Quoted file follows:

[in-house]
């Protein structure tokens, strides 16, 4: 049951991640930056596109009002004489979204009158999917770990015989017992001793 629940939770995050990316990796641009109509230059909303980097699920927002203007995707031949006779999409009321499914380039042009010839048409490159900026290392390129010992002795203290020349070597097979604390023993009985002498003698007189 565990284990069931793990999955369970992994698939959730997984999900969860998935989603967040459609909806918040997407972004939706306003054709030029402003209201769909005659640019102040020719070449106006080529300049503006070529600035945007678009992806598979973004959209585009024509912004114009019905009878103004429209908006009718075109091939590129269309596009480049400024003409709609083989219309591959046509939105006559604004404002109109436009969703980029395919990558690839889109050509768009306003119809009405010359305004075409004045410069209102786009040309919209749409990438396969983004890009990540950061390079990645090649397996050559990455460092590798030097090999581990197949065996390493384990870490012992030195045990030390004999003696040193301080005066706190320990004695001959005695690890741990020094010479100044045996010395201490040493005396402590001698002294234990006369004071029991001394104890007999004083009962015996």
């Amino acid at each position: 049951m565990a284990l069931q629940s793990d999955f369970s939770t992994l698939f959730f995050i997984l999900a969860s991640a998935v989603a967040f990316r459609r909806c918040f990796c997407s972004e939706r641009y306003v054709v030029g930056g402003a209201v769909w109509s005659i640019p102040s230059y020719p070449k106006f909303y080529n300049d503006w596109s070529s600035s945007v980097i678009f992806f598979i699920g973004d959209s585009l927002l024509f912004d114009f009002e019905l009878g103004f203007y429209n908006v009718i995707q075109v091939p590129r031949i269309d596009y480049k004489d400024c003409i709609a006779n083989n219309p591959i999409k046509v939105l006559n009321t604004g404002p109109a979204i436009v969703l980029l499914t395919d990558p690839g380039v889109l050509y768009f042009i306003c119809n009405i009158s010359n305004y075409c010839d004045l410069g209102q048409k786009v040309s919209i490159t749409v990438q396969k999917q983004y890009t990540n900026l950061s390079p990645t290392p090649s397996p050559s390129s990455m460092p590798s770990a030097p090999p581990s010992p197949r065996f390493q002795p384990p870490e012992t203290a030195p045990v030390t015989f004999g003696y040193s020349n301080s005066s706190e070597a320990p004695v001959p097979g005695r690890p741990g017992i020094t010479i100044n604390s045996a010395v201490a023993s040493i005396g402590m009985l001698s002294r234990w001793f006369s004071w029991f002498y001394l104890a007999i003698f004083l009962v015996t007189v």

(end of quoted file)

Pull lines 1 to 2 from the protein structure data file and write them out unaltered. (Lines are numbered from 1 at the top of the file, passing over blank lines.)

[in-house]
């Protein structure tokens, strides 16, 4: 049951991640930056596109009002004489979204009158999917770990015989017992001793 629940939770995050990316990796641009109509230059909303980097699920927002203007995707031949006779999409009321499914380039042009010839048409490159900026290392390129010992002795203290020349070597097979604390023993009985002498003698007189 565990284990069931793990999955369970992994698939959730997984999900969860998935989603967040459609909806918040997407972004939706306003054709030029402003209201769909005659640019102040020719070449106006080529300049503006070529600035945007678009992806598979973004959209585009024509912004114009019905009878103004429209908006009718075109091939590129269309596009480049400024003409709609083989219309591959046509939105006559604004404002109109436009969703980029395919990558690839889109050509768009306003119809009405010359305004075409004045410069209102786009040309919209749409990438396969983004890009990540950061390079990645090649397996050559990455460092590798030097090999581990197949065996390493384990870490012992030195045990030390004999003696040193301080005066706190320990004695001959005695690890741990020094010479100044045996010395201490040493005396402590001698002294234990006369004071029991001394104890007999004083009962015996």